In March, the Indian government called upon the Canadian high commissioner in New Delhi, the highest-ranking diplomat in the nation, to express their concerns regarding Sikh independence demonstrations taking place in Canada. Similarly, in 2020, India’s foreign ministry also summoned the top diplomat due to remarks made by Trudeau concerning an agricultural protest movement linked to Punjab state, which is home to a significant Sikh population.

Modi’s Hindu nationalist government is criticized for attempting to silence dissenters and activists through the use of sedition laws and other legal means. Arrests of intellectuals, activists, filmmakers, students, and journalists, among others, have been made, leading Modi’s opponents to claim the existence of an intimidating environment.

The dueling expulsions come amid tense relations between Canada and India. Trade talks have been derailed and Canada just canceled a trade mission to India that was planned for the fall.

Trudeau told Parliament that he brought up Nijjar’s slaying with Indian Prime Minister Narendra Modi at the G20 meeting in New Delhi last week. He said he told Modi that any Indian government involvement would be unacceptable and that he asked for cooperation in the investigation.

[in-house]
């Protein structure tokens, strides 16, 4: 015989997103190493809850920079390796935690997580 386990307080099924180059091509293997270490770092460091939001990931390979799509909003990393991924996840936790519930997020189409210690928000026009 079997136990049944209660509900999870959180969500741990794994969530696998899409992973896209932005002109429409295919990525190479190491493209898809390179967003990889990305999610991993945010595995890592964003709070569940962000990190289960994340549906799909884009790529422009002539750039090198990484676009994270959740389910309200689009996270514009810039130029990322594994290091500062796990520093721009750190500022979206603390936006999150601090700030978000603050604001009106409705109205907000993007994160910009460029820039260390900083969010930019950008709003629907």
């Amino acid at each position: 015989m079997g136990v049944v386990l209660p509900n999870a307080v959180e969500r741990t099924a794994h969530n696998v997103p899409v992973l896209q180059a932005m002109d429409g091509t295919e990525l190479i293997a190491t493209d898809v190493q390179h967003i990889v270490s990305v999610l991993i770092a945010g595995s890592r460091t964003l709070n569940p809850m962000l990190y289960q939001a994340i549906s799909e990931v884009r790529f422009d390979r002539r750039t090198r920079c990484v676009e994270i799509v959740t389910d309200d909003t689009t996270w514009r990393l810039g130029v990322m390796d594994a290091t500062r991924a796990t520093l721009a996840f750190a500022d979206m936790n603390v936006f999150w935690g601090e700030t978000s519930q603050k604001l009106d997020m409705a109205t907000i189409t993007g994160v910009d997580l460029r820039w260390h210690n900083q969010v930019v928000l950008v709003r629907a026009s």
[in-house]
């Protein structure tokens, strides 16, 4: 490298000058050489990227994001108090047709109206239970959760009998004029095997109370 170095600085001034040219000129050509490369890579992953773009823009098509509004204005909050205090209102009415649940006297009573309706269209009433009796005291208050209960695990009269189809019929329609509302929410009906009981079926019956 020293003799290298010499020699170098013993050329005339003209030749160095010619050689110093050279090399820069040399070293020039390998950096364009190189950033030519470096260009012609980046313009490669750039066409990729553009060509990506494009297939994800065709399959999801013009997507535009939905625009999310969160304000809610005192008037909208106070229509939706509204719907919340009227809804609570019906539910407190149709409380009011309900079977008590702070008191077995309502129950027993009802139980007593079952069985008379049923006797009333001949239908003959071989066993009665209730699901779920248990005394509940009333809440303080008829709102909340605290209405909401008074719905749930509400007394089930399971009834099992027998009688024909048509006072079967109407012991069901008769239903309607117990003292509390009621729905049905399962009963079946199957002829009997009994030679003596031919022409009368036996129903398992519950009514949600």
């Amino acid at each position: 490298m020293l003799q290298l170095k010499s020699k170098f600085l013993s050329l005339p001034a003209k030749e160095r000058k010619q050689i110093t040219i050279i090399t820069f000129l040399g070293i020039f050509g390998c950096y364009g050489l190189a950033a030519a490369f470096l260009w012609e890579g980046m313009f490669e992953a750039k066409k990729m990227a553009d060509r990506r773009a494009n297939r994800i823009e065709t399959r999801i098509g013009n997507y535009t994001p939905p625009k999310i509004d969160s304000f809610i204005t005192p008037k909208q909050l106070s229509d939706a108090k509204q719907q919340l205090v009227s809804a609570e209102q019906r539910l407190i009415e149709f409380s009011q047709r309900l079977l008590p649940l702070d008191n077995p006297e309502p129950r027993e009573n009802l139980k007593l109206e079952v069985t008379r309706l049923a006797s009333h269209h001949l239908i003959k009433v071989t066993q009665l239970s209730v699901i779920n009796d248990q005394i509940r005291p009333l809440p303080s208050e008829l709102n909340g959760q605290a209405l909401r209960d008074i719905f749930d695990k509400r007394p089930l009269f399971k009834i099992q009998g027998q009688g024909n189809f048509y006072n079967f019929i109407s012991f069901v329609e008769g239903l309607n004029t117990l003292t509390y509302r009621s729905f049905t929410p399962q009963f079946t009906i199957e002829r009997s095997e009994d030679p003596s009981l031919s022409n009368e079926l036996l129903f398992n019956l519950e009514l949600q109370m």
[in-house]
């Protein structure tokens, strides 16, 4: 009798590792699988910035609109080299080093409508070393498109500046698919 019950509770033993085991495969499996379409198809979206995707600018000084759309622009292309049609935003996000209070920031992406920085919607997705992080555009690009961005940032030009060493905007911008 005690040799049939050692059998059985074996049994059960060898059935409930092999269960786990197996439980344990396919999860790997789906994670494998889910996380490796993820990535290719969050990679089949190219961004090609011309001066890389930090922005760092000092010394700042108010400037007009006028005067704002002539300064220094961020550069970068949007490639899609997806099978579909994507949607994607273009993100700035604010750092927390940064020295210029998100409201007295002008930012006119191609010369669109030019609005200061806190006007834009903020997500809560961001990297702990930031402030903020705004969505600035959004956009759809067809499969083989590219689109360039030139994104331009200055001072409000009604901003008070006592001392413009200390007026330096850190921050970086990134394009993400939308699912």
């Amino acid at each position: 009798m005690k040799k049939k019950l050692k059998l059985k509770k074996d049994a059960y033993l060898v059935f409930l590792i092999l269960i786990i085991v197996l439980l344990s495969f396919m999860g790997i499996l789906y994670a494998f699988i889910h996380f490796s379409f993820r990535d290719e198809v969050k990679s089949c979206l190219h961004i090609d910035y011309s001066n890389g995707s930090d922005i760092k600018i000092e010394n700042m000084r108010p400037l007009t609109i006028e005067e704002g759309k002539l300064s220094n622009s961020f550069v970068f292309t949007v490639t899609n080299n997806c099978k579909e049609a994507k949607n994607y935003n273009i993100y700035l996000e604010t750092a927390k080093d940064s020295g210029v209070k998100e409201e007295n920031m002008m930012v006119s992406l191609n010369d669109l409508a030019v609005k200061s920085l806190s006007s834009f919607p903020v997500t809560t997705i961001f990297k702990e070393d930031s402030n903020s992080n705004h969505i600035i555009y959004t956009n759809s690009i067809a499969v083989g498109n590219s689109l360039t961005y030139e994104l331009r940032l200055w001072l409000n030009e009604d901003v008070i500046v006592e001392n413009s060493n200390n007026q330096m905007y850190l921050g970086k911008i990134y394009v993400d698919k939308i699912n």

During the G20 meeting, Modi conveyed his “serious concerns” regarding Canada’s management of the Sikh separatist movement in a discussion with Trudeau, as stated by India.

Canada was urged to collaborate with India regarding a matter that New Delhi claims poses a danger to the Canadian Indian community. The Sikh movement was characterized as advocating for separation and instigating aggression towards Indian diplomats. Instances of Indian consulate vandalism in London and San Francisco by Khalistan movement supporters were reported earlier this year.

During the G20 summit in New Delhi, Trudeau chose not to attend a dinner hosted by the Indian president. Local media reports suggested that Modi snubbed him by only granting a brief “pull aside” meeting instead of a formal bilateral meeting. Adding to his troubles, Trudeau experienced a delay of 36 hours in leaving India after the summit due to a mechanical issue with his flight. Last week, the India Today website featured a headline stating, “Trudeau’s problematic trip in India continues.”

It is not clear at what specific time Trudeau discussed Nijjar’s case with Modi during the G20.

Certain analysts in India raised doubts regarding Canada’s evidence of Indian connections to the murder, as well as questioning Trudeau’s intentions in seeking support from the Sikh community living abroad.

“I cannot reword”

“I cannot reword”